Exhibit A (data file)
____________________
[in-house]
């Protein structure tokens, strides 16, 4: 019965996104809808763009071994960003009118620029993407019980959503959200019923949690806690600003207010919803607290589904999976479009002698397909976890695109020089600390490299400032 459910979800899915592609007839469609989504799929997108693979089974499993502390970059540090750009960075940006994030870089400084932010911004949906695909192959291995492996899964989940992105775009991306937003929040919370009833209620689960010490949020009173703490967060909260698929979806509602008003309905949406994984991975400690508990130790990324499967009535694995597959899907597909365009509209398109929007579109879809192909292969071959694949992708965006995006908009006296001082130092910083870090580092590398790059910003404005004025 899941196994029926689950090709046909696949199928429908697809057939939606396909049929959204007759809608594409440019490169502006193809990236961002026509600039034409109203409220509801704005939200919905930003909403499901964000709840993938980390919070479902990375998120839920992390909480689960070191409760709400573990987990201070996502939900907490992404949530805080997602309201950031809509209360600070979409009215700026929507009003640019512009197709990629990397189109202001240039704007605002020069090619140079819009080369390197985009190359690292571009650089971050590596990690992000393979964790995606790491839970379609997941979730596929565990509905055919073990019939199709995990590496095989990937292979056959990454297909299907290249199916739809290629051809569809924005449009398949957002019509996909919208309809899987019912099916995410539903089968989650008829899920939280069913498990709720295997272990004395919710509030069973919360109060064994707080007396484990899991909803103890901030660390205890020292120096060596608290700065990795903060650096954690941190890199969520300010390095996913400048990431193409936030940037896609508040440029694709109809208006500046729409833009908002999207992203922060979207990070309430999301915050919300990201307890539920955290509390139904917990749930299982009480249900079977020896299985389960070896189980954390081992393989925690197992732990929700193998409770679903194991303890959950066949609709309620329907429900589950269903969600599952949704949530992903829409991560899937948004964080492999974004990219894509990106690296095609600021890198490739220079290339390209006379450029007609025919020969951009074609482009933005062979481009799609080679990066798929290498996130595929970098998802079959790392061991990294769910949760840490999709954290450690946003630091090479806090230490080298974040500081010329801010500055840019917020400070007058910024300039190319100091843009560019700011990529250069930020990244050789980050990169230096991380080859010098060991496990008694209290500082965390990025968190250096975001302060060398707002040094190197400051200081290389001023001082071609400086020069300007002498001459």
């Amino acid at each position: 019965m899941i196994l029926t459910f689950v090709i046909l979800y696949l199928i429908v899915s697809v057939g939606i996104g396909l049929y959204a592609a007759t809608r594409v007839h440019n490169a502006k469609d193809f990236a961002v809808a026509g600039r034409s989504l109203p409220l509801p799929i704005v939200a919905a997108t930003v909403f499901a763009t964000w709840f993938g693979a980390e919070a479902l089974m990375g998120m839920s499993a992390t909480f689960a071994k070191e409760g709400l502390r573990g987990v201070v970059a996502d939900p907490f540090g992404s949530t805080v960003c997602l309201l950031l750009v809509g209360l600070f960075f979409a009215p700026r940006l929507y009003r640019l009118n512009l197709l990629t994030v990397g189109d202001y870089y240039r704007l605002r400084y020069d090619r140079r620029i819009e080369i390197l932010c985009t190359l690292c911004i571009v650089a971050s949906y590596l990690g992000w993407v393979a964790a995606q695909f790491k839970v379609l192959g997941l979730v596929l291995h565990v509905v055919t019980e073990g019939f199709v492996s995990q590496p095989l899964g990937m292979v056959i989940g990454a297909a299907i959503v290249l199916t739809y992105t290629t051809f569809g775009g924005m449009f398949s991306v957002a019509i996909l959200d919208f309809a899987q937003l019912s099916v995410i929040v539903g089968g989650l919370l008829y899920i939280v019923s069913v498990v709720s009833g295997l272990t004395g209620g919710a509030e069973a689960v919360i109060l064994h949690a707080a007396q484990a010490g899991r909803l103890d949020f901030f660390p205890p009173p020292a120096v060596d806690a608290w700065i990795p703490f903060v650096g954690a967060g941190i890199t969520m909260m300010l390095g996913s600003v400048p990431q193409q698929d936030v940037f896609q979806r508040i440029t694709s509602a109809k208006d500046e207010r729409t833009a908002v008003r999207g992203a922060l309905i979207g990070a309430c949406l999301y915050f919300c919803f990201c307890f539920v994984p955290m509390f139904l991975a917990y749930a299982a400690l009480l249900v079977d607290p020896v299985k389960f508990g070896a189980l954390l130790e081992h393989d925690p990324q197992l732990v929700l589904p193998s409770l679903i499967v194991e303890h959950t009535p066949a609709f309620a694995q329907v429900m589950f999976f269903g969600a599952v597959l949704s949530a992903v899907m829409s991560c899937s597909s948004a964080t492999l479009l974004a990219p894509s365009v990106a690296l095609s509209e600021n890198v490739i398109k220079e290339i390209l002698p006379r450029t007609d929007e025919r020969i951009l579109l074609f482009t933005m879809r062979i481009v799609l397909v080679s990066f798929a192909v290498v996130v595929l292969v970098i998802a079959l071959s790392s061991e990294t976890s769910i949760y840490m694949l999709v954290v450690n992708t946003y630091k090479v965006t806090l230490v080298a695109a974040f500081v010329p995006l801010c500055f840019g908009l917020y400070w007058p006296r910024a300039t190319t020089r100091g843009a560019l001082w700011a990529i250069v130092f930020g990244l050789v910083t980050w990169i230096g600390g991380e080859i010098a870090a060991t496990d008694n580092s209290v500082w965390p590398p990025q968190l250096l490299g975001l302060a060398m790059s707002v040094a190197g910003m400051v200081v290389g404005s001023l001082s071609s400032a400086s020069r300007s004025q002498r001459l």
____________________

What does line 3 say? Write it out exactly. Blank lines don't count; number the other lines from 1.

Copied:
């Amino acid at each position: 019965m899941i196994l029926t459910f689950v090709i046909l979800y696949l199928i429908v899915s697809v057939g939606i996104g396909l049929y959204a592609a007759t809608r594409v007839h440019n490169a502006k469609d193809f990236a961002v809808a026509g600039r034409s989504l109203p409220l509801p799929i704005v939200a919905a997108t930003v909403f499901a763009t964000w709840f993938g693979a980390e919070a479902l089974m990375g998120m839920s499993a992390t909480f689960a071994k070191e409760g709400l502390r573990g987990v201070v970059a996502d939900p907490f540090g992404s949530t805080v960003c997602l309201l950031l750009v809509g209360l600070f960075f979409a009215p700026r940006l929507y009003r640019l009118n512009l197709l990629t994030v990397g189109d202001y870089y240039r704007l605002r400084y020069d090619r140079r620029i819009e080369i390197l932010c985009t190359l690292c911004i571009v650089a971050s949906y590596l990690g992000w993407v393979a964790a995606q695909f790491k839970v379609l192959g997941l979730v596929l291995h565990v509905v055919t019980e073990g019939f199709v492996s995990q590496p095989l899964g990937m292979v056959i989940g990454a297909a299907i959503v290249l199916t739809y992105t290629t051809f569809g775009g924005m449009f398949s991306v957002a019509i996909l959200d919208f309809a899987q937003l019912s099916v995410i929040v539903g089968g989650l919370l008829y899920i939280v019923s069913v498990v709720s009833g295997l272990t004395g209620g919710a509030e069973a689960v919360i109060l064994h949690a707080a007396q484990a010490g899991r909803l103890d949020f901030f660390p205890p009173p020292a120096v060596d806690a608290w700065i990795p703490f903060v650096g954690a967060g941190i890199t969520m909260m300010l390095g996913s600003v400048p990431q193409q698929d936030v940037f896609q979806r508040i440029t694709s509602a109809k208006d500046e207010r729409t833009a908002v008003r999207g992203a922060l309905i979207g990070a309430c949406l999301y915050f919300c919803f990201c307890f539920v994984p955290m509390f139904l991975a917990y749930a299982a400690l009480l249900v079977d607290p020896v299985k389960f508990g070896a189980l954390l130790e081992h393989d925690p990324q197992l732990v929700l589904p193998s409770l679903i499967v194991e303890h959950t009535p066949a609709f309620a694995q329907v429900m589950f999976f269903g969600a599952v597959l949704s949530a992903v899907m829409s991560c899937s597909s948004a964080t492999l479009l974004a990219p894509s365009v990106a690296l095609s509209e600021n890198v490739i398109k220079e290339i390209l002698p006379r450029t007609d929007e025919r020969i951009l579109l074609f482009t933005m879809r062979i481009v799609l397909v080679s990066f798929a192909v290498v996130v595929l292969v970098i998802a079959l071959s790392s061991e990294t976890s769910i949760y840490m694949l999709v954290v450690n992708t946003y630091k090479v965006t806090l230490v080298a695109a974040f500081v010329p995006l801010c500055f840019g908009l917020y400070w007058p006296r910024a300039t190319t020089r100091g843009a560019l001082w700011a990529i250069v130092f930020g990244l050789v910083t980050w990169i230096g600390g991380e080859i010098a870090a060991t496990d008694n580092s209290v500082w965390p590398p990025q968190l250096l490299g975001l302060a060398m790059s707002v040094a190197g910003m400051v200081v290389g404005s001023l001082s071609s400032a400086s020069r300007s004025q002498r001459l």